**Reset sequences for monotonic automata**.

D. Eppstein.

*15th Int. Coll. Automata, Languages and Programming,*Tampere, Finland, 1988.

Springer,*Lecture Notes in Comp. Sci.*317, 1988, pp. 230–238.

*SIAM J. Computing*19 (3): 500–510, 1990.Automata theory. A reset sequence for a DFA is an input such that, no matter which state the DFA starts in, it ends up after the input in a known state. These have been used by Natarajan and Goldberg for certain robot motion planning problems (in fact the conference version of this paper used the title "Reset sequences for finite automata with application to design of parts orienters"), and also in coding theory where they arise in the design of self-synchronizing codes. This paper considers DFAs in which the transition functions respect a given cyclic ordering of the states, and shows that their shortest reset sequences can be found quickly. It also considers parallel algorithms for the problem. There remains open a gap between

*n*and^{2}*n*in the maximum length of reset sequences for general automata.^{3}(BibTeX – Citations – CiteSeer – ACM DL (ICALP) – ACM DL (SJC))

**On reset sequence length**.

D. Eppstein.

Tech. Rep. CUCS-440-89, Computer Science Dept., Columbia University, 1989.(BibTeX)

**Parallel algorithmic techniques for combinatorial computation**.

D. Eppstein and Z. Galil.

*Ann. Rev. Comput. Sci.*3: 233–283, 1988.

Invited talk by Z. Galil,*16th Int. Coll. Automata, Languages and Programming,*Stresa, Italy, 1989.

Springer,*Lecture Notes in Comp. Sci.*372, 1989, pp. 304–318.This survey on parallel algorithms emphasized the use of basic subroutines such as prefix sums, Euler tours, ear decomposition, and matrix multiplication for solving more complicated graph problems.

(BibTeX – Citations – CiteSeer – ACM DL (ARCS) – ACM DL (ICALP))

**Planar orientations with low out-degree and compaction of adjacency matrices**.

M. Chrobak and D. Eppstein.

*Theor. Comp. Sci.*86 (2): 243–266, 1991.Describes efficient sequential and parallel algorithms for orienting the edges of an undirected planar graph so that each vertex has few outgoing edges. From such an orientation one can test in constant time whether a given edge exists. More recently this paper has been cited for its applications to scheduling update operations in parallel finite element methods.

(BibTeX – Citations – CiteSeer – ACM DL)

**Fast optimal parallel algorithms for maximal matching in sparse graphs**.

H. Asuri, M. Dillencourt, D. Eppstein, G. Lueker, and M. Molodowitch.

Tech. Rep. 92-01, ICS, UCI, 1992.We later discovered that the same results were published in a SPAA paper by Greg Shannon.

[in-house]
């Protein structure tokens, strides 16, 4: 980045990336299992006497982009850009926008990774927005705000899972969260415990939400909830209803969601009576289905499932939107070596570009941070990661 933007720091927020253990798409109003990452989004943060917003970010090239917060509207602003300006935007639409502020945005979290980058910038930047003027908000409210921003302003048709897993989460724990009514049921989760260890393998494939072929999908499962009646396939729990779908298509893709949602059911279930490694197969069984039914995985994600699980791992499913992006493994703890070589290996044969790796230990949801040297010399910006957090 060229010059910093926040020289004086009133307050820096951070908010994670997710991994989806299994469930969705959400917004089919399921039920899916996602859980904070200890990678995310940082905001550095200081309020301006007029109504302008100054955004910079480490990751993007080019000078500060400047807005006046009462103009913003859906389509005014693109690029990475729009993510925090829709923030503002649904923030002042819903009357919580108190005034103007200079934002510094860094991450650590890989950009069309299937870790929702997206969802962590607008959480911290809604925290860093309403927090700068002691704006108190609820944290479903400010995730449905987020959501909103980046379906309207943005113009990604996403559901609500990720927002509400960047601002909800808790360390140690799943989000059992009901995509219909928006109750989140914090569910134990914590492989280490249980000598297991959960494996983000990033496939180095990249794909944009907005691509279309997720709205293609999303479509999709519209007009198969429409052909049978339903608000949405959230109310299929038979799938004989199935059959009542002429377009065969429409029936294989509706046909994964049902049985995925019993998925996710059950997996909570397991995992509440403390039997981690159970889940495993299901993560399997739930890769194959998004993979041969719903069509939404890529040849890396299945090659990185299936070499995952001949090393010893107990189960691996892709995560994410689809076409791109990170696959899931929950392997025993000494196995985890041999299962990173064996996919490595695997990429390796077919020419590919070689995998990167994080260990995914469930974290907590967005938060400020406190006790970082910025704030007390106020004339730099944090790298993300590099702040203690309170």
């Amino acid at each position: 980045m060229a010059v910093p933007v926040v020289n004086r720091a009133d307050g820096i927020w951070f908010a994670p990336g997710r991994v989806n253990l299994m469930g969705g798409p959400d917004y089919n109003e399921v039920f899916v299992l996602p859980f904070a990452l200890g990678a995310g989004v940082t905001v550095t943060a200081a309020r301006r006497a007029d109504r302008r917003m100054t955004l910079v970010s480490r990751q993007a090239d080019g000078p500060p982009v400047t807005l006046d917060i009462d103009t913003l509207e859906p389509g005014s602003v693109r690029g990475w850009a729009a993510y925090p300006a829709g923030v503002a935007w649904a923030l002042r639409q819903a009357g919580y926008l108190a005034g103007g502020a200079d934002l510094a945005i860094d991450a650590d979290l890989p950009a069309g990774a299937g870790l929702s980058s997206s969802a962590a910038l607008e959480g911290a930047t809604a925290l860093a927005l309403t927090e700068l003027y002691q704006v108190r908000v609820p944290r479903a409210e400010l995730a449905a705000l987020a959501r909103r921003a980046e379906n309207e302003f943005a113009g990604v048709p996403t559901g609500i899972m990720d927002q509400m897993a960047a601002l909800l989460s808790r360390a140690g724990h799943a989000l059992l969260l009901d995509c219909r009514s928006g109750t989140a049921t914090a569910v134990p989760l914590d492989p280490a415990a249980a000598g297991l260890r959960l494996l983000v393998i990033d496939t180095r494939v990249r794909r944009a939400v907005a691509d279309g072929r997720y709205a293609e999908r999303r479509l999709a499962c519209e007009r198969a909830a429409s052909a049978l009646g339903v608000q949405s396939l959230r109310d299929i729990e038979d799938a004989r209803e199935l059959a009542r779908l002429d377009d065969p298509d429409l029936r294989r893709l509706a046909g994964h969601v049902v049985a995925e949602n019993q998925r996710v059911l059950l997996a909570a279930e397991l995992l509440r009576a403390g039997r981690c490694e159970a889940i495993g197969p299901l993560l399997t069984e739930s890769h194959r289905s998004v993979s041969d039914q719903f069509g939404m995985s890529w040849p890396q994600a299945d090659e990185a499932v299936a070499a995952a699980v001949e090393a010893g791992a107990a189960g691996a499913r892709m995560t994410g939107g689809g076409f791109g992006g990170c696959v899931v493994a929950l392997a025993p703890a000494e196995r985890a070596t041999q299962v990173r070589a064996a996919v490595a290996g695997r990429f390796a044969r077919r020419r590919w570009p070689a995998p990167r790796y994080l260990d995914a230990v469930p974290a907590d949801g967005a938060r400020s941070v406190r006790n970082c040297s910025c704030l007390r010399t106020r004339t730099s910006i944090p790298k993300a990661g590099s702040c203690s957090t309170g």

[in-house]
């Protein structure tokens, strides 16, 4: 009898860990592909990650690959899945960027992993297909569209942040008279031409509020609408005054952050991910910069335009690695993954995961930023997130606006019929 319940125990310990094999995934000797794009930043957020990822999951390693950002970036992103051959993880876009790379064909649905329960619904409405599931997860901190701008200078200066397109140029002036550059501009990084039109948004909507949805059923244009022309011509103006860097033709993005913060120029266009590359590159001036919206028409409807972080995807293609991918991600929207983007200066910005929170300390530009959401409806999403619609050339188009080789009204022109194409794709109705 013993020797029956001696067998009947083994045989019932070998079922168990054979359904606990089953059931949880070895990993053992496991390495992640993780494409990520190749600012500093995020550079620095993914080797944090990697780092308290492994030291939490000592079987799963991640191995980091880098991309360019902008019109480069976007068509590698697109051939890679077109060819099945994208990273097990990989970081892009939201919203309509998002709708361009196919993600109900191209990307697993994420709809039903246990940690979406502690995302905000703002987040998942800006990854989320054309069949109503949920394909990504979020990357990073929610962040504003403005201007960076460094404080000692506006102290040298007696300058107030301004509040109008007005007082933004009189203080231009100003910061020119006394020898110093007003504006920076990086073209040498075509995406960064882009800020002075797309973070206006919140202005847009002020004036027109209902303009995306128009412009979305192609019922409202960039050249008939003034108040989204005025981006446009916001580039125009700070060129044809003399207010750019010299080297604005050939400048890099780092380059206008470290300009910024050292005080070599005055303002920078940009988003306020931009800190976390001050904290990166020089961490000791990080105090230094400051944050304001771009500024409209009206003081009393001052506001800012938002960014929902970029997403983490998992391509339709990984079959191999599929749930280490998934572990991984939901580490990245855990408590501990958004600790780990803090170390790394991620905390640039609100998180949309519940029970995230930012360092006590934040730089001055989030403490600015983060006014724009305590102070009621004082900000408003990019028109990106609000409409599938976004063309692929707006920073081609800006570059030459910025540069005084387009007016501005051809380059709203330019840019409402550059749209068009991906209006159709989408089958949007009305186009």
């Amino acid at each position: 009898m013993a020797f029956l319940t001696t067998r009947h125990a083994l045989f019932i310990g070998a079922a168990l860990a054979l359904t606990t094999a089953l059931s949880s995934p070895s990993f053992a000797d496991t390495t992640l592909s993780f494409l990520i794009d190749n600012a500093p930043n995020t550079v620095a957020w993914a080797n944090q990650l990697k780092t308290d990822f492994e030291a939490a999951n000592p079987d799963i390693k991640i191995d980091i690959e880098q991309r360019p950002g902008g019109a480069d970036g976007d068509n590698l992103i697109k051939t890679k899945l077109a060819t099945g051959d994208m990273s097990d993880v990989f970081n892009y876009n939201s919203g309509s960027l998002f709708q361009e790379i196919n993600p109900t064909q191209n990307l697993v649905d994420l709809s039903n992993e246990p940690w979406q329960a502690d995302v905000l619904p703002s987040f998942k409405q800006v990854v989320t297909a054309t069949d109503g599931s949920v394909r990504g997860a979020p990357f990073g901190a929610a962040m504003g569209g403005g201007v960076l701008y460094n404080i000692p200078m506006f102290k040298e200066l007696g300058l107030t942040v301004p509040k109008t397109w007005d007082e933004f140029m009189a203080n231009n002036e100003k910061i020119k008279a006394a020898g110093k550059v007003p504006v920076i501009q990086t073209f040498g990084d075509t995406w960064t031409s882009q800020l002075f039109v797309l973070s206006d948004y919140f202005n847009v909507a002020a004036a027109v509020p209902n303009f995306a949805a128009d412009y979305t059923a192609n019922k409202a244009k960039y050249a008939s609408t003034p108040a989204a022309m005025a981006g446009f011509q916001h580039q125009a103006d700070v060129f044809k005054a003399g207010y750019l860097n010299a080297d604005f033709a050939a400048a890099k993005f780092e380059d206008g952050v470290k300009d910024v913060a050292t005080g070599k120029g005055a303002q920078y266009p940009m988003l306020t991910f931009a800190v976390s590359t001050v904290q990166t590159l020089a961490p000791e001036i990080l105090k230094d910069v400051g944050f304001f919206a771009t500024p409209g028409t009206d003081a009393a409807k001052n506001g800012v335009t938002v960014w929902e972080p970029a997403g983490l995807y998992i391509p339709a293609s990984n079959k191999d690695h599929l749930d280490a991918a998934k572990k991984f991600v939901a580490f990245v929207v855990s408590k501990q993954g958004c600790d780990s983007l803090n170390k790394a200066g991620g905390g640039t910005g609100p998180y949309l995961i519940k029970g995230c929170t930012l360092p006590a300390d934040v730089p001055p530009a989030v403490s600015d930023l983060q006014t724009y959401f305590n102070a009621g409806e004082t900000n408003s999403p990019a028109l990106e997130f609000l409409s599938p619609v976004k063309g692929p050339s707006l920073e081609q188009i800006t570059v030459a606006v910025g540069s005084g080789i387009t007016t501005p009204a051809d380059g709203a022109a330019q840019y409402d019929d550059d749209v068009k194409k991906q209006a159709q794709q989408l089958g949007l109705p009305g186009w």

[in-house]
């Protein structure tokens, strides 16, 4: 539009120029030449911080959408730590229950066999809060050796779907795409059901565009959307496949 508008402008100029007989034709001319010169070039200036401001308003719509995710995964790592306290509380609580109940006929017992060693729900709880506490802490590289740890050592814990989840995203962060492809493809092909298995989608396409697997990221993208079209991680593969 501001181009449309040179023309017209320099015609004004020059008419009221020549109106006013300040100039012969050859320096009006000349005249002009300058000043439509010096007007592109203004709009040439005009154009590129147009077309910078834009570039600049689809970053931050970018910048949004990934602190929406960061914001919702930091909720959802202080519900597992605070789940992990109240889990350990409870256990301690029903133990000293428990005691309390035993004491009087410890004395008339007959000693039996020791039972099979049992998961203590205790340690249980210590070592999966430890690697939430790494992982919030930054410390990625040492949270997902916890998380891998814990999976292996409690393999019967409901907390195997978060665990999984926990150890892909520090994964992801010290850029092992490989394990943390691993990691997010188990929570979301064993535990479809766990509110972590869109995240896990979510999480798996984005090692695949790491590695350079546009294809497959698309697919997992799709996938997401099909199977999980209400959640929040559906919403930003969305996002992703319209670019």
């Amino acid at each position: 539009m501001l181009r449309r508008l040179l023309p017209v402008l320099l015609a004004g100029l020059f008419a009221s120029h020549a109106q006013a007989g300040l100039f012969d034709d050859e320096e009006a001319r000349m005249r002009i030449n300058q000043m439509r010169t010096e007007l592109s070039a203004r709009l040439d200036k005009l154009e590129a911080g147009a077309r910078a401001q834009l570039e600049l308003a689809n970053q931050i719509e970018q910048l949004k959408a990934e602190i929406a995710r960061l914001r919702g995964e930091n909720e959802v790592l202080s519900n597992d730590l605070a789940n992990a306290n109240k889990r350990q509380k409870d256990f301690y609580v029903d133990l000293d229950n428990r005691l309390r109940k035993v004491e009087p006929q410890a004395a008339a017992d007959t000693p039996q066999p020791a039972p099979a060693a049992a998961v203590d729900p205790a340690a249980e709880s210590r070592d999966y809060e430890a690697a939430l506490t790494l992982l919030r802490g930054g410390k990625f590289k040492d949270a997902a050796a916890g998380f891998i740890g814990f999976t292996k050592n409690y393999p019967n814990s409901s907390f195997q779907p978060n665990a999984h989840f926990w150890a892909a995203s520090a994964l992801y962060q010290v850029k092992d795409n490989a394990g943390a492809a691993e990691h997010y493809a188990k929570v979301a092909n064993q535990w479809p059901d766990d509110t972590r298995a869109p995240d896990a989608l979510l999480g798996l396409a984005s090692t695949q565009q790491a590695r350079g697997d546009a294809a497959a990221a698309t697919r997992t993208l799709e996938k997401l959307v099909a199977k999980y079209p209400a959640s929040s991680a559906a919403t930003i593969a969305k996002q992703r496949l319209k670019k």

(BibTeX)

**Parallel recognition of series parallel graphs**.

D. Eppstein.

*Information & Computation*98: 41–55, 1992.Characterizes two-terminal series graphs in terms of a tree-like structure in their ear decompositions. Uses this characterization to construct parallel algorithms that recognize these graphs and construct their series-parallel decompositions.

(BibTeX – Citations – MIT hypertext bibliography – CiteSeer – ACM DL)

**Efficient sequential and parallel algorithms for computing recovery points in trees and paths**.

M. Chrobak, D. Eppstein, G.F. Italiano, and M. Yung.

*2nd ACM-SIAM Symp. Discrete Algorithms,*San Francisco, 1991, pp. 158–167.

ALCOM Report 91-74, University of Rome, 1991.Described slightly superlinear algorithms for partitioning a tree into a given number of subtrees, making them all as short as possible. Frederickson at the same conference further improved the sequential time to linear. There may still be something worth publishing in the parallel algorithms.

**Parallel construction of quadtrees and quality triangulations**.

M. Bern, D. Eppstein, and S.-H. Teng.

*3rd Worksh. Algorithms and Data Structures,*Montreal, 1993.

Springer,*Lecture Notes in Comp. Sci.*709, 1993, pp. 188–199.

Tech. Rep. 614, MIT Lab. for Comp. Sci., 1994.

*Int. J. Comp. Geom. & Appl.*9 (6): 517–532, 1999.A parallelization of the quadtree constructions in "Provably good mesh generation", in an integer model of computation, based on a technique of sorting the input points using values formed by shuffling the binary representations of the coordinates. A side-effect is an efficient construction for the "fair split tree" hierarchical clustering method used by Callahan and Kosaraju for various nearest neighbor problems.

(BibTeX – CiteSeer – Citations – ACM DL)

Publications – David Eppstein – Theory Group – Inf. & Comp. Sci. – UC Irvine

Semi-automatically filtered from a common source file.